Liver support

  • Beets are a good source of manganese, vitamin C, and vitamin K, and boast a wealth of antioxidant and anti-inflammatory properties. They also help support liver health, and regular beet consumption may protect against colon cancer and heart disease.
  • Artichokes are rich in folate, vitamin C, vitamin K, and an abundance of different disease-fighting antioxidant compounds. These help support the liver, the body's major detoxifying organ. Eating artichokes may help prevent breast cancer, liver cancer, liver disease, diabetes, and heart disease. Artichokes may also help lower cholesterol and soothe IBS (irritable bowel syndrome) symptoms.

"I'd rather see my patients get their nutrients from wholesome foods than from vitamins," explains Dr. Maria Boorman, a Victoria, BC-based physician specializing in whole foods nutrition and functional medicine. "When someone needs a vitamin supplement, though, I prefer to use food-based ones, as I think they're more absorbable. Food-based multivitamins are a good option for pregnant women who need to be careful not to overdose on certain nutrients and whose digestive systems may prevent them from being able to take a standard prenatal vitamin."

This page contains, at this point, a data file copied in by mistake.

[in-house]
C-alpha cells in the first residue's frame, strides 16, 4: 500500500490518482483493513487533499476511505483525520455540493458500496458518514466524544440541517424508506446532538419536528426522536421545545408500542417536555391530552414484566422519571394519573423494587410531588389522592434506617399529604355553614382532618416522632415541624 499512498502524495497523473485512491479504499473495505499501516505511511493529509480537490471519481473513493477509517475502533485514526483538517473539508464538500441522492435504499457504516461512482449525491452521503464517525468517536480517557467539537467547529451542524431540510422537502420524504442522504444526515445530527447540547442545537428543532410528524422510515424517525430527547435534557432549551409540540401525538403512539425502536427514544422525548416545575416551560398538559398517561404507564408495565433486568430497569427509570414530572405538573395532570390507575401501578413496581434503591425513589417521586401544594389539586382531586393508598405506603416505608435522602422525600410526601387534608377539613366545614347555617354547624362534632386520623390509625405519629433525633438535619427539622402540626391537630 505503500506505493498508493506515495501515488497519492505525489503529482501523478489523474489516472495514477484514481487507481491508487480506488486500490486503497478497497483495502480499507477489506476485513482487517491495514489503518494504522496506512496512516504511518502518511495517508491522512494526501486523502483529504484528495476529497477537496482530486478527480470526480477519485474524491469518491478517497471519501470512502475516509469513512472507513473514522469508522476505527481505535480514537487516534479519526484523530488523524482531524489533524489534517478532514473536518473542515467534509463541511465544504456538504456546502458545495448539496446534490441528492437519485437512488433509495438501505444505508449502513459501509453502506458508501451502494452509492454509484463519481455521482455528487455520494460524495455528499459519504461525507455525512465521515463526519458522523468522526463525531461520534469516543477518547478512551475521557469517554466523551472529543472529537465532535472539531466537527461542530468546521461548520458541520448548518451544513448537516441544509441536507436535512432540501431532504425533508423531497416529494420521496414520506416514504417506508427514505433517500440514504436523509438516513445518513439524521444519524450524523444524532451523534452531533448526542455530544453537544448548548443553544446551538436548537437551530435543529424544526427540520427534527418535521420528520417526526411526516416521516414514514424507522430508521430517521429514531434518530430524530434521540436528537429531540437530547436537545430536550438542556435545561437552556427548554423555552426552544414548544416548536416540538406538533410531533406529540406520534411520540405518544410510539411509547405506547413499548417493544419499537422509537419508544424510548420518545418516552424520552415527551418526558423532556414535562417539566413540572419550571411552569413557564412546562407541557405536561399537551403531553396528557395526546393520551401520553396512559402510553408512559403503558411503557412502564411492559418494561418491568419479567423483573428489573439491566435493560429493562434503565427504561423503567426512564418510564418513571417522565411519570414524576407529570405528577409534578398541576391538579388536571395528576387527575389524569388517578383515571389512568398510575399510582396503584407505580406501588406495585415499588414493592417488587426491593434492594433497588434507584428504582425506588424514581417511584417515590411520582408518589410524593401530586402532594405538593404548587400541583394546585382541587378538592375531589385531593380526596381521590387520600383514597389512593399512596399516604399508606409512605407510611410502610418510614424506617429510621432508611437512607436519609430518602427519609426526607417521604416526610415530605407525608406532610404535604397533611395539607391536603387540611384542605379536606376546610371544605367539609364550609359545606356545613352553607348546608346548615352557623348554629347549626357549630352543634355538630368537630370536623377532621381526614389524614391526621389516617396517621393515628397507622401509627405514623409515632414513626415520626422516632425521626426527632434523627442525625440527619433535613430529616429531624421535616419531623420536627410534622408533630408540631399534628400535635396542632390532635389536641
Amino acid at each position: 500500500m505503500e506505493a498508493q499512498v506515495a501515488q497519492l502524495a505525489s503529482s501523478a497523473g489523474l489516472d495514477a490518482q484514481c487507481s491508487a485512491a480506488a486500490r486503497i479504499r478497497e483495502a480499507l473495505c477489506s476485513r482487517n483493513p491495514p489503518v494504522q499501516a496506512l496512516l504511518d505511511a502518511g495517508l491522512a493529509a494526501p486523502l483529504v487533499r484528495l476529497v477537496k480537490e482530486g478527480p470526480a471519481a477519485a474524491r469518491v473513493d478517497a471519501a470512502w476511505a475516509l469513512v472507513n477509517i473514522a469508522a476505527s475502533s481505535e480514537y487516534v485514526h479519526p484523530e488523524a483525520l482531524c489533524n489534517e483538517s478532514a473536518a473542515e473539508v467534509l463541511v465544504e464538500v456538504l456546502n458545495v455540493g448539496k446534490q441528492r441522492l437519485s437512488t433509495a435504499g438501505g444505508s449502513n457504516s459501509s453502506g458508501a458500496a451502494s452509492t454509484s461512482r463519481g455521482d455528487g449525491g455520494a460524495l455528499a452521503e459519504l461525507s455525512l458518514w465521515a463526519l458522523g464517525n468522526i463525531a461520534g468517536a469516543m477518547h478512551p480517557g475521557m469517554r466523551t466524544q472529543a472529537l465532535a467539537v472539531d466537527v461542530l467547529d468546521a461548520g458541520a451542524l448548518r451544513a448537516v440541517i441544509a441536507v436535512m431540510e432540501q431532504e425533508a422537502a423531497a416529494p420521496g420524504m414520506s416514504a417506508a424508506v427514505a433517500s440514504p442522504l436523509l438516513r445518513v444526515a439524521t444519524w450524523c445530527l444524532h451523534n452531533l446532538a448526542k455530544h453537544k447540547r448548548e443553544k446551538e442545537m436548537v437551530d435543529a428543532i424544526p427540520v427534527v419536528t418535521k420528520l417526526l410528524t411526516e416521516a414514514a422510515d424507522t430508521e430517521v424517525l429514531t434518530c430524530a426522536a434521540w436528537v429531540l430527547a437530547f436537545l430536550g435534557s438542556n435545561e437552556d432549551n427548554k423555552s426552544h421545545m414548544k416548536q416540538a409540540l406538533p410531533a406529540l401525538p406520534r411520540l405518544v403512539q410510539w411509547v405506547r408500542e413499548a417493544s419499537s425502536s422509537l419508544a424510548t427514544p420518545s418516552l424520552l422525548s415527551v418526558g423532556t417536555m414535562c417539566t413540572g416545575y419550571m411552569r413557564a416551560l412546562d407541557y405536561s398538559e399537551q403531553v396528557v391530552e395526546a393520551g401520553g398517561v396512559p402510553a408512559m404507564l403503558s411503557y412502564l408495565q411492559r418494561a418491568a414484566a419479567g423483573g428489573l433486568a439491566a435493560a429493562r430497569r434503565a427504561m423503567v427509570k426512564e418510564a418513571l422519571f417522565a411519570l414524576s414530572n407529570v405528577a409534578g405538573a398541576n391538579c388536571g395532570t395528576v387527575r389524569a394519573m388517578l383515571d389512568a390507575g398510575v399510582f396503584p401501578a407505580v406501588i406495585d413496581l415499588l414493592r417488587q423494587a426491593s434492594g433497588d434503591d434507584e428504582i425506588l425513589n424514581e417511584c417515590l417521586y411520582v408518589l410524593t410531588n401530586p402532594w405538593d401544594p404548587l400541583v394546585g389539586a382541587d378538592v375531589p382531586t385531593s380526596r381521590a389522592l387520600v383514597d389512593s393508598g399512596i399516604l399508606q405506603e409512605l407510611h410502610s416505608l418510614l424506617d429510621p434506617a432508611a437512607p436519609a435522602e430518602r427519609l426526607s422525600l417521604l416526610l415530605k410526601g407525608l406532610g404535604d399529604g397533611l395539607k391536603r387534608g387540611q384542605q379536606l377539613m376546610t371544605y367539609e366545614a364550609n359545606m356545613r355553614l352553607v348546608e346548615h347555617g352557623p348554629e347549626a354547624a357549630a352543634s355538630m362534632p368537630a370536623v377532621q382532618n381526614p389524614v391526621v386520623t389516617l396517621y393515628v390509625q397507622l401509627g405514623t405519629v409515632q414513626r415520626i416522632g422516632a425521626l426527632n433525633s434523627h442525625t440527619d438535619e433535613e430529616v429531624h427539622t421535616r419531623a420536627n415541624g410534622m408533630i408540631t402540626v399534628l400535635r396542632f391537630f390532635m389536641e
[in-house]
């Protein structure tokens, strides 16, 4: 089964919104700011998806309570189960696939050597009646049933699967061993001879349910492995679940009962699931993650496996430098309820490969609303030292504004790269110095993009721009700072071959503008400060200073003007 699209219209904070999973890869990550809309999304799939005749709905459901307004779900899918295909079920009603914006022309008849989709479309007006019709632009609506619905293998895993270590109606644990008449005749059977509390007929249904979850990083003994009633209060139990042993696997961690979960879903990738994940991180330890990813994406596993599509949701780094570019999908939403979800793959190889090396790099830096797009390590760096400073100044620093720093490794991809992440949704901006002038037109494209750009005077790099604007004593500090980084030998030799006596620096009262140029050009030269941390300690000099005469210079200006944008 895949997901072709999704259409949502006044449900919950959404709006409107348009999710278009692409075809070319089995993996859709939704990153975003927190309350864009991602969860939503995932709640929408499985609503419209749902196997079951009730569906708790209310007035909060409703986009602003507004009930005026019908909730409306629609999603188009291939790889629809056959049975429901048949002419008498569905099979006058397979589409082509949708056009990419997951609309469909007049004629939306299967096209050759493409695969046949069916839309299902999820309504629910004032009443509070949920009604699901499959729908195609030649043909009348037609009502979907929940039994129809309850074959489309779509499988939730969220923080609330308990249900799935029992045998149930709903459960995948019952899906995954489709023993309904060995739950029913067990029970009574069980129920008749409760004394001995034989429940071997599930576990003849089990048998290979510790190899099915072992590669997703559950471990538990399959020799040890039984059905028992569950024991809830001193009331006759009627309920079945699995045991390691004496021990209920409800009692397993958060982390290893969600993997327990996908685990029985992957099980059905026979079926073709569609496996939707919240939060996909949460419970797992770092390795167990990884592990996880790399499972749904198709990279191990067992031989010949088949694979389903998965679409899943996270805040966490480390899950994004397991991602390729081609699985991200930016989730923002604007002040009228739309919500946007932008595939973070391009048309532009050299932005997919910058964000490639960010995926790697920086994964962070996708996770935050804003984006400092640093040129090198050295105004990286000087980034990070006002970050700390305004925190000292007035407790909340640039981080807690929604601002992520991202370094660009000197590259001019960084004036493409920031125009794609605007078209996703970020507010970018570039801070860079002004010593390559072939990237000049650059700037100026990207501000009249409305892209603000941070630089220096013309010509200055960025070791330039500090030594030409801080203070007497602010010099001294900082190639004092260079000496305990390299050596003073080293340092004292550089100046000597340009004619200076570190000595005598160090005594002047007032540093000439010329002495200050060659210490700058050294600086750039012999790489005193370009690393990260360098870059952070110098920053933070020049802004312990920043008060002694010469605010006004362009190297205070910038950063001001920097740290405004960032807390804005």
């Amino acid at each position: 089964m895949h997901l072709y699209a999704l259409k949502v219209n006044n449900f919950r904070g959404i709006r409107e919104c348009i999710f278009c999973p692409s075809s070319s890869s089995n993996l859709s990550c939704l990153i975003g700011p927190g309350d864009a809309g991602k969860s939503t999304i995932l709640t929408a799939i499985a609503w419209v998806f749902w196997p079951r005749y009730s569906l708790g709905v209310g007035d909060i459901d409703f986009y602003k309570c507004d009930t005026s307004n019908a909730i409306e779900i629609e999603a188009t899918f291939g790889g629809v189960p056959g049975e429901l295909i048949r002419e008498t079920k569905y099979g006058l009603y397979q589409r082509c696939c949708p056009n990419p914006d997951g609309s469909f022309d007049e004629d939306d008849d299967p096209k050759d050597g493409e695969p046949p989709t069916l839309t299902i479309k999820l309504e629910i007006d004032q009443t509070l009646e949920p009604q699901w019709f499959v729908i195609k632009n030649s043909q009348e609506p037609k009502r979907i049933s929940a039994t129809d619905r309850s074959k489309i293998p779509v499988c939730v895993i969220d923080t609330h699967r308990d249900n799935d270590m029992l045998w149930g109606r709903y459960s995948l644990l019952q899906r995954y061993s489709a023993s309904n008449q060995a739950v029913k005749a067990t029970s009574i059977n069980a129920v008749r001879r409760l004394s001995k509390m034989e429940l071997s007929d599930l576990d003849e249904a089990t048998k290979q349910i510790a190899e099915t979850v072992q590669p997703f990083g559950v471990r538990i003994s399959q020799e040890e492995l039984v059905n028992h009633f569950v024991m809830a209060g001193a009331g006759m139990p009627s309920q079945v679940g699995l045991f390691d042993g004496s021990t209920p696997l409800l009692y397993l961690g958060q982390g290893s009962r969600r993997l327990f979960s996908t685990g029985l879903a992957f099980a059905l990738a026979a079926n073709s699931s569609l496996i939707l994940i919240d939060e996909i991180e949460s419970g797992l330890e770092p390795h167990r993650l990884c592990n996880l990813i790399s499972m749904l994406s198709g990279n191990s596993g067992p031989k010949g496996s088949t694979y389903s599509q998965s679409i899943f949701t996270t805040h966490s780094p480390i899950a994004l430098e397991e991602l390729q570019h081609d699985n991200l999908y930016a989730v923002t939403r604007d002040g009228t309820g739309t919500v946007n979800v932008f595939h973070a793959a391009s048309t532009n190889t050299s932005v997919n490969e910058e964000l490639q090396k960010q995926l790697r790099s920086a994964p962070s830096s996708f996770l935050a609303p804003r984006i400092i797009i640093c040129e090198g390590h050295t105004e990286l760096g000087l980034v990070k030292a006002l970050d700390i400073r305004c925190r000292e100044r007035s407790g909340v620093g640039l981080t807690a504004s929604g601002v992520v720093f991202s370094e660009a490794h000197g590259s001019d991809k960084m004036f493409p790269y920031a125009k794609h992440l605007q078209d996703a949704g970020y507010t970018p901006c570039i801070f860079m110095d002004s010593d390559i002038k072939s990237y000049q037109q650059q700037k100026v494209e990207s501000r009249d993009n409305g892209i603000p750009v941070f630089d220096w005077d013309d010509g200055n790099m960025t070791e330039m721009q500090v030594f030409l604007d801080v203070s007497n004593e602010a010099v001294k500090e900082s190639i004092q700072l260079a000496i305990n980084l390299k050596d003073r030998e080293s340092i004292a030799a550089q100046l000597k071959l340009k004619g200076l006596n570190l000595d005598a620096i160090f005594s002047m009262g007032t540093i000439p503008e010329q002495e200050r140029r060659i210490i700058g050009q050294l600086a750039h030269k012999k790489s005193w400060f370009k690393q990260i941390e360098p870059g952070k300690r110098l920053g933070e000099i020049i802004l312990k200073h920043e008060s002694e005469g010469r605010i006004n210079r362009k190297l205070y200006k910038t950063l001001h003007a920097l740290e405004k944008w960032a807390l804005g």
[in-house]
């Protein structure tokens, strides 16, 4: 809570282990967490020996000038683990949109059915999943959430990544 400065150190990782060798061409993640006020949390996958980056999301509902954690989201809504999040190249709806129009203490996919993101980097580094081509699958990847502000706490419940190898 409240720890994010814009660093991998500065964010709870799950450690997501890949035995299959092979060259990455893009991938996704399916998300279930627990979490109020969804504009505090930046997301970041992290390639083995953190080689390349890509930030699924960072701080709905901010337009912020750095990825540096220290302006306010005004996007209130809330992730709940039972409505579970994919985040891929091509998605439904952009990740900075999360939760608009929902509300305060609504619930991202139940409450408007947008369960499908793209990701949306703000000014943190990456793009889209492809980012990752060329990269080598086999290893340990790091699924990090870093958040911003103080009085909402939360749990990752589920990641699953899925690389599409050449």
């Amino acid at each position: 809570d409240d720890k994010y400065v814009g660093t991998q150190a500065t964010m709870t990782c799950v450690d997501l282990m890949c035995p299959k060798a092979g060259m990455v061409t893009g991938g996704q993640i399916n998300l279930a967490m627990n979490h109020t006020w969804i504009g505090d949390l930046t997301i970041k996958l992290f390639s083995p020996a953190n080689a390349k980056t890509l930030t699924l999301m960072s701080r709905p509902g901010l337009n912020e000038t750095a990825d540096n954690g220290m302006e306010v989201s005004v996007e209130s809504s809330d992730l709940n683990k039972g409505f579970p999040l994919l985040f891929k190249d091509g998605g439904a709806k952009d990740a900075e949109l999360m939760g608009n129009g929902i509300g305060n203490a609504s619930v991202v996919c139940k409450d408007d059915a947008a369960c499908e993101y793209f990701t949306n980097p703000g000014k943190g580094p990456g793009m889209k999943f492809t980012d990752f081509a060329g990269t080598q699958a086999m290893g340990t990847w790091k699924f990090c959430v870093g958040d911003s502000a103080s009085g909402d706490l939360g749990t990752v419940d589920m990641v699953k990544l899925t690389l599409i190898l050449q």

How to choose a food-based supplement

Since whole foods supplements often contain concentrated sources of fruits and vegetables, select those that have been tested for pesticide residues or are certified organic. Also look for supplements that have been NSF-GMP (National Sanitation Foundation-Good Manufacturing Practice) registered so you can be assured of the identity, quality, and purity of the ingredients listed on the label

Kimberly Beauchamp, ND, received her doctoral degree from Bastyr University, the nation's premier academic institution for science-based natural medicine. She co-founded South County Naturopaths in Wakefield, RI, where she practiced whole family care with an emphasis on nutritional counseling, herbal medicine, detoxification, and food allergy identification and treatment. Her blog, Eat Happy, helps take the drama out of healthy eating with real food recipes and nutrition news that you can use. Dr. Beauchamp is a regular contributor to Healthnotes Newswire.